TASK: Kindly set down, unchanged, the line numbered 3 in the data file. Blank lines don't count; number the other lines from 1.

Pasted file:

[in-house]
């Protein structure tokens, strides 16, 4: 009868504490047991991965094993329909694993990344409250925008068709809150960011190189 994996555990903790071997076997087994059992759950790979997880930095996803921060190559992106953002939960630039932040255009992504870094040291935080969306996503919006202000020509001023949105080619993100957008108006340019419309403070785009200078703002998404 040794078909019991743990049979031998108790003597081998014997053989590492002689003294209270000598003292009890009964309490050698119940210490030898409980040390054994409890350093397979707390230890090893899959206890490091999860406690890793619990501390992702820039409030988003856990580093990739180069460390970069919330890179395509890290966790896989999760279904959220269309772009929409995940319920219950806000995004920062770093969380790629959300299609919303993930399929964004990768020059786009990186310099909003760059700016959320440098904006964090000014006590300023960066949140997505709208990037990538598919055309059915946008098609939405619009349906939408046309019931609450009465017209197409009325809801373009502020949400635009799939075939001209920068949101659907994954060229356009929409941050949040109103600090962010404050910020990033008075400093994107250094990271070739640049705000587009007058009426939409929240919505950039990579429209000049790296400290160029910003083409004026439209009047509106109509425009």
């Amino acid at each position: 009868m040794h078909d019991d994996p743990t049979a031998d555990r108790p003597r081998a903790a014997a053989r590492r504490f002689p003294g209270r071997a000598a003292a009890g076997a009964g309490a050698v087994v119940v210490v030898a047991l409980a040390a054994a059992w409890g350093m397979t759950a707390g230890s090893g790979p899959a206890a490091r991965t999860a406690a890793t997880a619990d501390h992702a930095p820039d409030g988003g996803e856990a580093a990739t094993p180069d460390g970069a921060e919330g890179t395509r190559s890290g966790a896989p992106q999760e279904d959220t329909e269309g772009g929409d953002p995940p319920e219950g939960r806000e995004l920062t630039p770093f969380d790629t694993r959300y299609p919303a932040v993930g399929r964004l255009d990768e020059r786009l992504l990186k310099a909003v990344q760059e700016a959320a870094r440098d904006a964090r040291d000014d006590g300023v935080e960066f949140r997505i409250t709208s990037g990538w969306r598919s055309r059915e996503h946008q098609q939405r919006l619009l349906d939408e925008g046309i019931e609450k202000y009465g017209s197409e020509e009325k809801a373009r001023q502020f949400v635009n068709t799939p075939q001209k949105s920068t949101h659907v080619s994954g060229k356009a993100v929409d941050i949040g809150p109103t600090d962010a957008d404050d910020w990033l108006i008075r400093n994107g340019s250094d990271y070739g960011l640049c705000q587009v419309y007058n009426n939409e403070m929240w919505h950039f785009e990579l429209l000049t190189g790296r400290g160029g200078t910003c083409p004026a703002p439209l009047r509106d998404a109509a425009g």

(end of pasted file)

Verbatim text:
């Amino acid at each position: 009868m040794h078909d019991d994996p743990t049979a031998d555990r108790p003597r081998a903790a014997a053989r590492r504490f002689p003294g209270r071997a000598a003292a009890g076997a009964g309490a050698v087994v119940v210490v030898a047991l409980a040390a054994a059992w409890g350093m397979t759950a707390g230890s090893g790979p899959a206890a490091r991965t999860a406690a890793t997880a619990d501390h992702a930095p820039d409030g988003g996803e856990a580093a990739t094993p180069d460390g970069a921060e919330g890179t395509r190559s890290g966790a896989p992106q999760e279904d959220t329909e269309g772009g929409d953002p995940p319920e219950g939960r806000e995004l920062t630039p770093f969380d790629t694993r959300y299609p919303a932040v993930g399929r964004l255009d990768e020059r786009l992504l990186k310099a909003v990344q760059e700016a959320a870094r440098d904006a964090r040291d000014d006590g300023v935080e960066f949140r997505i409250t709208s990037g990538w969306r598919s055309r059915e996503h946008q098609q939405r919006l619009l349906d939408e925008g046309i019931e609450k202000y009465g017209s197409e020509e009325k809801a373009r001023q502020f949400v635009n068709t799939p075939q001209k949105s920068t949101h659907v080619s994954g060229k356009a993100v929409d941050i949040g809150p109103t600090d962010a957008d404050d910020w990033l108006i008075r400093n994107g340019s250094d990271y070739g960011l640049c705000q587009v419309y007058n009426n939409e403070m929240w919505h950039f785009e990579l429209l000049t190189g790296r400290g160029g200078t910003c083409p004026a703002p439209l009047r509106d998404a109509a425009g």